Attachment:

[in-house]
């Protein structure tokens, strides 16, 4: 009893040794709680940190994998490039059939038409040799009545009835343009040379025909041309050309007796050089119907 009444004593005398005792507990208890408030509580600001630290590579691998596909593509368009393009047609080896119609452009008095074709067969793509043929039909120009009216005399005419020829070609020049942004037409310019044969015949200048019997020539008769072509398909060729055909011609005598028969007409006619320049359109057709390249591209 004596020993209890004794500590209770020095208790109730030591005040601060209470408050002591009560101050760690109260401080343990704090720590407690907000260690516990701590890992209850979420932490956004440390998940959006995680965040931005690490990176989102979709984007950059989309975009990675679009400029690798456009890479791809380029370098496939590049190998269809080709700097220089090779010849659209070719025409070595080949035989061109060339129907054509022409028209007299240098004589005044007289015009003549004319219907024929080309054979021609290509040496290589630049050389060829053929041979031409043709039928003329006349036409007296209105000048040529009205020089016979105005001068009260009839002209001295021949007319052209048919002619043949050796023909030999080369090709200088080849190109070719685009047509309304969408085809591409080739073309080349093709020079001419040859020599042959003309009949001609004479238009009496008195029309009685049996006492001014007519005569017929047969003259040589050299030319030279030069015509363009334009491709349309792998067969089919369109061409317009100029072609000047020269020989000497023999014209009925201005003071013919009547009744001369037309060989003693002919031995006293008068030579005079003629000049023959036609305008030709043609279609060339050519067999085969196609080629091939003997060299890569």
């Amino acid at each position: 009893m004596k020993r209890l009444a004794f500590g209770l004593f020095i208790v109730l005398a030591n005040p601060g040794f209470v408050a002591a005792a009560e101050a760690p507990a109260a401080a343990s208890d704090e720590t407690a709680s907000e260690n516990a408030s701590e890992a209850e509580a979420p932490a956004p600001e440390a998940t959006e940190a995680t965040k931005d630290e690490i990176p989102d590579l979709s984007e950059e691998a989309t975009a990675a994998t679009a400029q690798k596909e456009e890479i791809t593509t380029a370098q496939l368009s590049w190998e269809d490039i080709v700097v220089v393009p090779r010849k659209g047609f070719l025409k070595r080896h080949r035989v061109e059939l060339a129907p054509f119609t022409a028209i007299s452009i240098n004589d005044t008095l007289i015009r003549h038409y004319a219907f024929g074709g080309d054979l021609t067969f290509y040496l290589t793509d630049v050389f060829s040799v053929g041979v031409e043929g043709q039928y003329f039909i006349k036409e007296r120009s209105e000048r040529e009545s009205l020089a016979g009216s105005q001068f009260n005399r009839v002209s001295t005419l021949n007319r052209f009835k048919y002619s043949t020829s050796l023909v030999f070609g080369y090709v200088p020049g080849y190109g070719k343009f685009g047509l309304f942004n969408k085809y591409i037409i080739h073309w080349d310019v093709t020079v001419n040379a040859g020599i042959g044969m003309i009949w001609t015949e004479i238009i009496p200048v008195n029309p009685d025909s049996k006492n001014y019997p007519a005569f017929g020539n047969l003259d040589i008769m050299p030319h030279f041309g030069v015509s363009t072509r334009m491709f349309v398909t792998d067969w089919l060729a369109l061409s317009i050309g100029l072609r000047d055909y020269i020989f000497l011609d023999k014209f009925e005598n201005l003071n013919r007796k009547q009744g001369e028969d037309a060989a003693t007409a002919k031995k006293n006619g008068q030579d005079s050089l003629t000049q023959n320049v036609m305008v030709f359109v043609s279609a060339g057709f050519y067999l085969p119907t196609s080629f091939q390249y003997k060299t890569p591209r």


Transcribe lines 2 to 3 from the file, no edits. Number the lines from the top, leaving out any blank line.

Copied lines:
């Protein structure tokens, strides 16, 4: 009893040794709680940190994998490039059939038409040799009545009835343009040379025909041309050309007796050089119907 009444004593005398005792507990208890408030509580600001630290590579691998596909593509368009393009047609080896119609452009008095074709067969793509043929039909120009009216005399005419020829070609020049942004037409310019044969015949200048019997020539008769072509398909060729055909011609005598028969007409006619320049359109057709390249591209 004596020993209890004794500590209770020095208790109730030591005040601060209470408050002591009560101050760690109260401080343990704090720590407690907000260690516990701590890992209850979420932490956004440390998940959006995680965040931005690490990176989102979709984007950059989309975009990675679009400029690798456009890479791809380029370098496939590049190998269809080709700097220089090779010849659209070719025409070595080949035989061109060339129907054509022409028209007299240098004589005044007289015009003549004319219907024929080309054979021609290509040496290589630049050389060829053929041979031409043709039928003329006349036409007296209105000048040529009205020089016979105005001068009260009839002209001295021949007319052209048919002619043949050796023909030999080369090709200088080849190109070719685009047509309304969408085809591409080739073309080349093709020079001419040859020599042959003309009949001609004479238009009496008195029309009685049996006492001014007519005569017929047969003259040589050299030319030279030069015509363009334009491709349309792998067969089919369109061409317009100029072609000047020269020989000497023999014209009925201005003071013919009547009744001369037309060989003693002919031995006293008068030579005079003629000049023959036609305008030709043609279609060339050519067999085969196609080629091939003997060299890569």
């Amino acid at each position: 009893m004596k020993r209890l009444a004794f500590g209770l004593f020095i208790v109730l005398a030591n005040p601060g040794f209470v408050a002591a005792a009560e101050a760690p507990a109260a401080a343990s208890d704090e720590t407690a709680s907000e260690n516990a408030s701590e890992a209850e509580a979420p932490a956004p600001e440390a998940t959006e940190a995680t965040k931005d630290e690490i990176p989102d590579l979709s984007e950059e691998a989309t975009a990675a994998t679009a400029q690798k596909e456009e890479i791809t593509t380029a370098q496939l368009s590049w190998e269809d490039i080709v700097v220089v393009p090779r010849k659209g047609f070719l025409k070595r080896h080949r035989v061109e059939l060339a129907p054509f119609t022409a028209i007299s452009i240098n004589d005044t008095l007289i015009r003549h038409y004319a219907f024929g074709g080309d054979l021609t067969f290509y040496l290589t793509d630049v050389f060829s040799v053929g041979v031409e043929g043709q039928y003329f039909i006349k036409e007296r120009s209105e000048r040529e009545s009205l020089a016979g009216s105005q001068f009260n005399r009839v002209s001295t005419l021949n007319r052209f009835k048919y002619s043949t020829s050796l023909v030999f070609g080369y090709v200088p020049g080849y190109g070719k343009f685009g047509l309304f942004n969408k085809y591409i037409i080739h073309w080349d310019v093709t020079v001419n040379a040859g020599i042959g044969m003309i009949w001609t015949e004479i238009i009496p200048v008195n029309p009685d025909s049996k006492n001014y019997p007519a005569f017929g020539n047969l003259d040589i008769m050299p030319h030279f041309g030069v015509s363009t072509r334009m491709f349309v398909t792998d067969w089919l060729a369109l061409s317009i050309g100029l072609r000047d055909y020269i020989f000497l011609d023999k014209f009925e005598n201005l003071n013919r007796k009547q009744g001369e028969d037309a060989a003693t007409a002919k031995k006293n006619g008068q030579d005079s050089l003629t000049q023959n320049v036609m305008v030709f359109v043609s279609a060339g057709f050519y067999l085969p119907t196609s080629f091939q390249y003997k060299t890569p591209r």